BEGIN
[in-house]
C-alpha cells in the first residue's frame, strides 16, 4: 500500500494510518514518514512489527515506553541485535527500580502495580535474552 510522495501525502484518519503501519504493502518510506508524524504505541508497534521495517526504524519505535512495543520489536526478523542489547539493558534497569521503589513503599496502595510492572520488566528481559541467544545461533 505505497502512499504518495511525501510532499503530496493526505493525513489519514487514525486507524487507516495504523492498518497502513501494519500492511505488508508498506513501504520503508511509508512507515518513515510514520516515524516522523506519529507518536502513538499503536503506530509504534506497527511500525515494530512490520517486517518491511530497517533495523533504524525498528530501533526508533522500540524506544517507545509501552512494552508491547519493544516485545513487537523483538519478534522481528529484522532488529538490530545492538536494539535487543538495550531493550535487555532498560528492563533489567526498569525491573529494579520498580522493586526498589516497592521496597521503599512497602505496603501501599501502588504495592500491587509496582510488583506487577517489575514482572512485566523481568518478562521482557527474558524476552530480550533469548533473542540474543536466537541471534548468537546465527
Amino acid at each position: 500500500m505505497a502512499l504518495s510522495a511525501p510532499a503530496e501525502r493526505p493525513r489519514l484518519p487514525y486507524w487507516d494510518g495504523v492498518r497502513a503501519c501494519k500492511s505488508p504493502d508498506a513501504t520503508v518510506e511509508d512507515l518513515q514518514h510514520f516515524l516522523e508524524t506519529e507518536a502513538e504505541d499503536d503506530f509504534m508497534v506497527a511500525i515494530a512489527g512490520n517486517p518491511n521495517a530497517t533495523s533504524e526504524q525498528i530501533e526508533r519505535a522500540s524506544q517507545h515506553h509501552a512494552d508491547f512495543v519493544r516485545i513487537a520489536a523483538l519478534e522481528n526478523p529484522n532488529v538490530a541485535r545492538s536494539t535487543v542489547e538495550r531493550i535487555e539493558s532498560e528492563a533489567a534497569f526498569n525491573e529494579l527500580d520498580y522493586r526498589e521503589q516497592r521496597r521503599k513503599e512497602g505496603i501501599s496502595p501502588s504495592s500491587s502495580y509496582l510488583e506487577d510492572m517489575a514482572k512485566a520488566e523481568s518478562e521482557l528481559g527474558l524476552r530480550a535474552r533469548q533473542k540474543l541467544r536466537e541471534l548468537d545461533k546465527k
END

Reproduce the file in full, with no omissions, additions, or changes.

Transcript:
[in-house]
C-alpha cells in the first residue's frame, strides 16, 4: 500500500494510518514518514512489527515506553541485535527500580502495580535474552 510522495501525502484518519503501519504493502518510506508524524504505541508497534521495517526504524519505535512495543520489536526478523542489547539493558534497569521503589513503599496502595510492572520488566528481559541467544545461533 505505497502512499504518495511525501510532499503530496493526505493525513489519514487514525486507524487507516495504523492498518497502513501494519500492511505488508508498506513501504520503508511509508512507515518513515510514520516515524516522523506519529507518536502513538499503536503506530509504534506497527511500525515494530512490520517486517518491511530497517533495523533504524525498528530501533526508533522500540524506544517507545509501552512494552508491547519493544516485545513487537523483538519478534522481528529484522532488529538490530545492538536494539535487543538495550531493550535487555532498560528492563533489567526498569525491573529494579520498580522493586526498589516497592521496597521503599512497602505496603501501599501502588504495592500491587509496582510488583506487577517489575514482572512485566523481568518478562521482557527474558524476552530480550533469548533473542540474543536466537541471534548468537546465527
Amino acid at each position: 500500500m505505497a502512499l504518495s510522495a511525501p510532499a503530496e501525502r493526505p493525513r489519514l484518519p487514525y486507524w487507516d494510518g495504523v492498518r497502513a503501519c501494519k500492511s505488508p504493502d508498506a513501504t520503508v518510506e511509508d512507515l518513515q514518514h510514520f516515524l516522523e508524524t506519529e507518536a502513538e504505541d499503536d503506530f509504534m508497534v506497527a511500525i515494530a512489527g512490520n517486517p518491511n521495517a530497517t533495523s533504524e526504524q525498528i530501533e526508533r519505535a522500540s524506544q517507545h515506553h509501552a512494552d508491547f512495543v519493544r516485545i513487537a520489536a523483538l519478534e522481528n526478523p529484522n532488529v538490530a541485535r545492538s536494539t535487543v542489547e538495550r531493550i535487555e539493558s532498560e528492563a533489567a534497569f526498569n525491573e529494579l527500580d520498580y522493586r526498589e521503589q516497592r521496597r521503599k513503599e512497602g505496603i501501599s496502595p501502588s504495592s500491587s502495580y509496582l510488583e506487577d510492572m517489575a514482572k512485566a520488566e523481568s518478562e521482557l528481559g527474558l524476552r530480550a535474552r533469548q533473542k540474543l541467544r536466537e541471534l548468537d545461533k546465527k